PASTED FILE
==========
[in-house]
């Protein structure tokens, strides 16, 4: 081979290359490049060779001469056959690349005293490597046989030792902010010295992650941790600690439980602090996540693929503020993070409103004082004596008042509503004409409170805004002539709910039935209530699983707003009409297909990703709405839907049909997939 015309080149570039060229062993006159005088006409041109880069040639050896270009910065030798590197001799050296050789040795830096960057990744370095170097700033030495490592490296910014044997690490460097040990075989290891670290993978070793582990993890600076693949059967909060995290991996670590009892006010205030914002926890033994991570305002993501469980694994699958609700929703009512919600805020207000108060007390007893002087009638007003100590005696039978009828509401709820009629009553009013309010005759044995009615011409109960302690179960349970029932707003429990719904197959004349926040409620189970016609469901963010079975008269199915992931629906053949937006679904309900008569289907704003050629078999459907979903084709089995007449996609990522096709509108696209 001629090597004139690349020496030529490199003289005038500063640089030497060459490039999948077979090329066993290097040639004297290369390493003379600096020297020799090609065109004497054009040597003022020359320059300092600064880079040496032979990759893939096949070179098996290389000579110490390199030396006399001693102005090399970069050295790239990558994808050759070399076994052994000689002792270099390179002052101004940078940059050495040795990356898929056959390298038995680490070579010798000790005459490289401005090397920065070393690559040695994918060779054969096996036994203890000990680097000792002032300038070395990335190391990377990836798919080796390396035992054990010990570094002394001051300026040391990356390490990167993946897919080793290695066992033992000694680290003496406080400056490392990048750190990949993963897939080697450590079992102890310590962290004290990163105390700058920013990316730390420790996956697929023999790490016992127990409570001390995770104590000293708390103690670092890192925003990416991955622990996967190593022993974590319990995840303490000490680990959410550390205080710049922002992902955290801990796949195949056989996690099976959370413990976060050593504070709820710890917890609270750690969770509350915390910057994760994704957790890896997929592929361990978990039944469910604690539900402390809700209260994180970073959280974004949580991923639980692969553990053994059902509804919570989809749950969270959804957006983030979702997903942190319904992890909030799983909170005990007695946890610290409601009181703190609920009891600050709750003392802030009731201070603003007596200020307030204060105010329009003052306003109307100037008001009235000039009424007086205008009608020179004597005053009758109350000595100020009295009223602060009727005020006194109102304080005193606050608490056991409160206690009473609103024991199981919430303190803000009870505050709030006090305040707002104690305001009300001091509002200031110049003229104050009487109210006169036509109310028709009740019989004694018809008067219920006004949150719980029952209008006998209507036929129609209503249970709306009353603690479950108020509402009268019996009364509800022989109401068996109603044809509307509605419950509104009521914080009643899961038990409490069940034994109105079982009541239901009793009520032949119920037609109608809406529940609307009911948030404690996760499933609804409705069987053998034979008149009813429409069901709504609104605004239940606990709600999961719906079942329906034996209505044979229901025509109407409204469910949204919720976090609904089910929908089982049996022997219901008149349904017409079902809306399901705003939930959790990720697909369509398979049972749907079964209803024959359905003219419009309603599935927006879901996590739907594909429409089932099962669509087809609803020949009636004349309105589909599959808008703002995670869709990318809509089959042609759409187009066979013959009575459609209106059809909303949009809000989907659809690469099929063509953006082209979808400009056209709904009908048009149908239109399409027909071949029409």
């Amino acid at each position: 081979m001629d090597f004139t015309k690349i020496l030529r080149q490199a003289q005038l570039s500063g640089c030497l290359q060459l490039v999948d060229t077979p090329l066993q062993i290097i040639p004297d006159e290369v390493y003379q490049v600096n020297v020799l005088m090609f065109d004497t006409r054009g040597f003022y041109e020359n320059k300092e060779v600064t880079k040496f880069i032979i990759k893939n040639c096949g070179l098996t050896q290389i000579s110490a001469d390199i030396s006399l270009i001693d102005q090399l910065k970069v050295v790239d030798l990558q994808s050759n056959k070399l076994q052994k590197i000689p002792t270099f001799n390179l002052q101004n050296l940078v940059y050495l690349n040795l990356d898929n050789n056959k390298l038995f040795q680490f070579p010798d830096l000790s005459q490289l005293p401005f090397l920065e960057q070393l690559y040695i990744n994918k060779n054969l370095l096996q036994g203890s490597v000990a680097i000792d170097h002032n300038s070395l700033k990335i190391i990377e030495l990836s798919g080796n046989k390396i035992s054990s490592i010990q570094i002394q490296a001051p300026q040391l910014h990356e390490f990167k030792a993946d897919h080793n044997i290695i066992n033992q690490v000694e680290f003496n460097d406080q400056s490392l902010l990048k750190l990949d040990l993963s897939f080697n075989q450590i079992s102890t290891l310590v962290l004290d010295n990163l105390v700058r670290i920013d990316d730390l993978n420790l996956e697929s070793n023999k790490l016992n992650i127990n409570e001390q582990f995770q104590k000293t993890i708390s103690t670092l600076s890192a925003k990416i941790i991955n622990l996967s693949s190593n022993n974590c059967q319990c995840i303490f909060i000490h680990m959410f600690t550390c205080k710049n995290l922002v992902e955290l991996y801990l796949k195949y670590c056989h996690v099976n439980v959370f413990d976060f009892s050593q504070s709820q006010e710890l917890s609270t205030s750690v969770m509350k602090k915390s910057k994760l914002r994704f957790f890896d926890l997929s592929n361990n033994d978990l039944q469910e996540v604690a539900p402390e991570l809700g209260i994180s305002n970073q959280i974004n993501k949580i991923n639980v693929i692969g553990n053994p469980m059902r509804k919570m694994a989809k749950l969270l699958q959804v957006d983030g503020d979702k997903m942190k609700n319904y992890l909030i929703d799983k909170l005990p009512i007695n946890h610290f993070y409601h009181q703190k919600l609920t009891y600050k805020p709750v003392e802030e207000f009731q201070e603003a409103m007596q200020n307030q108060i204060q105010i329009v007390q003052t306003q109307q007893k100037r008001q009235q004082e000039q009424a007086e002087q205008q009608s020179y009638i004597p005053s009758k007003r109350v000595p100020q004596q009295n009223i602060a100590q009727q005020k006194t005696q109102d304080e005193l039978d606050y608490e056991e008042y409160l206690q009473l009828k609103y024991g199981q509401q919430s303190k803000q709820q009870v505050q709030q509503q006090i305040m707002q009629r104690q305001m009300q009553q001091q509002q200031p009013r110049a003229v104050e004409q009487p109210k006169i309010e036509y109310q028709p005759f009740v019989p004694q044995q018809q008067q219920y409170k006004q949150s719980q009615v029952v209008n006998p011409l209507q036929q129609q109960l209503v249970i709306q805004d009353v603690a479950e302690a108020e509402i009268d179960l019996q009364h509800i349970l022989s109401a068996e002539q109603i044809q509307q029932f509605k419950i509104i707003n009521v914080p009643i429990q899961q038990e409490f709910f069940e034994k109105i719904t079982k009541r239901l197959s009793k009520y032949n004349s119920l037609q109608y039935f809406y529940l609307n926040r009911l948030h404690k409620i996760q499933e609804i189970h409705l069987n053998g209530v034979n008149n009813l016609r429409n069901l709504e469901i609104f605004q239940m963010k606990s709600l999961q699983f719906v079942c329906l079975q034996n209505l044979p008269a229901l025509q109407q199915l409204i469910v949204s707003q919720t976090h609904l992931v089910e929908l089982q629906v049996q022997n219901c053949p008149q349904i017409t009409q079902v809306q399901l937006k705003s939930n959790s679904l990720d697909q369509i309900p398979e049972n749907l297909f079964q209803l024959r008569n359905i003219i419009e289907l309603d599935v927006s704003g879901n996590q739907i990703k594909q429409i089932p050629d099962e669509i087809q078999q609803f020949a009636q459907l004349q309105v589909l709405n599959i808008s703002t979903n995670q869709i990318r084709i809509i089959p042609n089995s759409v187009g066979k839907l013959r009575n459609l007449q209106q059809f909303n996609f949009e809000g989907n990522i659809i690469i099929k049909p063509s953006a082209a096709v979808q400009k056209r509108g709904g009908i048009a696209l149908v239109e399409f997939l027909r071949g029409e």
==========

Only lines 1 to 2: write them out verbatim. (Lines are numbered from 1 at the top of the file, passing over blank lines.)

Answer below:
[in-house]
């Protein structure tokens, strides 16, 4: 081979290359490049060779001469056959690349005293490597046989030792902010010295992650941790600690439980602090996540693929503020993070409103004082004596008042509503004409409170805004002539709910039935209530699983707003009409297909990703709405839907049909997939 015309080149570039060229062993006159005088006409041109880069040639050896270009910065030798590197001799050296050789040795830096960057990744370095170097700033030495490592490296910014044997690490460097040990075989290891670290993978070793582990993890600076693949059967909060995290991996670590009892006010205030914002926890033994991570305002993501469980694994699958609700929703009512919600805020207000108060007390007893002087009638007003100590005696039978009828509401709820009629009553009013309010005759044995009615011409109960302690179960349970029932707003429990719904197959004349926040409620189970016609469901963010079975008269199915992931629906053949937006679904309900008569289907704003050629078999459907979903084709089995007449996609990522096709509108696209 001629090597004139690349020496030529490199003289005038500063640089030497060459490039999948077979090329066993290097040639004297290369390493003379600096020297020799090609065109004497054009040597003022020359320059300092600064880079040496032979990759893939096949070179098996290389000579110490390199030396006399001693102005090399970069050295790239990558994808050759070399076994052994000689002792270099390179002052101004940078940059050495040795990356898929056959390298038995680490070579010798000790005459490289401005090397920065070393690559040695994918060779054969096996036994203890000990680097000792002032300038070395990335190391990377990836798919080796390396035992054990010990570094002394001051300026040391990356390490990167993946897919080793290695066992033992000694680290003496406080400056490392990048750190990949993963897939080697450590079992102890310590962290004290990163105390700058920013990316730390420790996956697929023999790490016992127990409570001390995770104590000293708390103690670092890192925003990416991955622990996967190593022993974590319990995840303490000490680990959410550390205080710049922002992902955290801990796949195949056989996690099976959370413990976060050593504070709820710890917890609270750690969770509350915390910057994760994704957790890896997929592929361990978990039944469910604690539900402390809700209260994180970073959280974004949580991923639980692969553990053994059902509804919570989809749950969270959804957006983030979702997903942190319904992890909030799983909170005990007695946890610290409601009181703190609920009891600050709750003392802030009731201070603003007596200020307030204060105010329009003052306003109307100037008001009235000039009424007086205008009608020179004597005053009758109350000595100020009295009223602060009727005020006194109102304080005193606050608490056991409160206690009473609103024991199981919430303190803000009870505050709030006090305040707002104690305001009300001091509002200031110049003229104050009487109210006169036509109310028709009740019989004694018809008067219920006004949150719980029952209008006998209507036929129609209503249970709306009353603690479950108020509402009268019996009364509800022989109401068996109603044809509307509605419950509104009521914080009643899961038990409490069940034994109105079982009541239901009793009520032949119920037609109608809406529940609307009911948030404690996760499933609804409705069987053998034979008149009813429409069901709504609104605004239940606990709600999961719906079942329906034996209505044979229901025509109407409204469910949204919720976090609904089910929908089982049996022997219901008149349904017409079902809306399901705003939930959790990720697909369509398979049972749907079964209803024959359905003219419009309603599935927006879901996590739907594909429409089932099962669509087809609803020949009636004349309105589909599959808008703002995670869709990318809509089959042609759409187009066979013959009575459609209106059809909303949009809000989907659809690469099929063509953006082209979808400009056209709904009908048009149908239109399409027909071949029409």